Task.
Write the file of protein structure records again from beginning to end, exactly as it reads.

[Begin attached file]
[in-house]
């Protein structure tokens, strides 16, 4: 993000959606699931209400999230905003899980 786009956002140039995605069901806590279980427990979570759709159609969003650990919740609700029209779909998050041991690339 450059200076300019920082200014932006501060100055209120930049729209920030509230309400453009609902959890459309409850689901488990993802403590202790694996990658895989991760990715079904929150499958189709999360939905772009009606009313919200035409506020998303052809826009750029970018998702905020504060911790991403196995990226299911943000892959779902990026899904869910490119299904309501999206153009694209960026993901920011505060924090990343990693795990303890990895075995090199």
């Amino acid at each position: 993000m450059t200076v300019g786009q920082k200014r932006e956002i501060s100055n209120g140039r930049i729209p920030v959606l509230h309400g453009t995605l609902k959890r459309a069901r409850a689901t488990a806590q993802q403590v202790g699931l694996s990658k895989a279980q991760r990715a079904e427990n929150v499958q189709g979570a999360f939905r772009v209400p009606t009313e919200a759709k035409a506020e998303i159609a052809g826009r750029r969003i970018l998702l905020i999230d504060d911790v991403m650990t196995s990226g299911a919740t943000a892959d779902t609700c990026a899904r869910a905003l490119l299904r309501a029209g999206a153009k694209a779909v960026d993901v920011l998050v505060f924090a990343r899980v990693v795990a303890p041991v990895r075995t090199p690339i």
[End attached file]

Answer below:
[in-house]
């Protein structure tokens, strides 16, 4: 993000959606699931209400999230905003899980 786009956002140039995605069901806590279980427990979570759709159609969003650990919740609700029209779909998050041991690339 450059200076300019920082200014932006501060100055209120930049729209920030509230309400453009609902959890459309409850689901488990993802403590202790694996990658895989991760990715079904929150499958189709999360939905772009009606009313919200035409506020998303052809826009750029970018998702905020504060911790991403196995990226299911943000892959779902990026899904869910490119299904309501999206153009694209960026993901920011505060924090990343990693795990303890990895075995090199």
């Amino acid at each position: 993000m450059t200076v300019g786009q920082k200014r932006e956002i501060s100055n209120g140039r930049i729209p920030v959606l509230h309400g453009t995605l609902k959890r459309a069901r409850a689901t488990a806590q993802q403590v202790g699931l694996s990658k895989a279980q991760r990715a079904e427990n929150v499958q189709g979570a999360f939905r772009v209400p009606t009313e919200a759709k035409a506020e998303i159609a052809g826009r750029r969003i970018l998702l905020i999230d504060d911790v991403m650990t196995s990226g299911a919740t943000a892959d779902t609700c990026a899904r869910a905003l490119l299904r309501a029209g999206a153009k694209a779909v960026d993901v920011l998050v505060f924090a990343r899980v990693v795990a303890p041991v990895r075995t090199p690339i």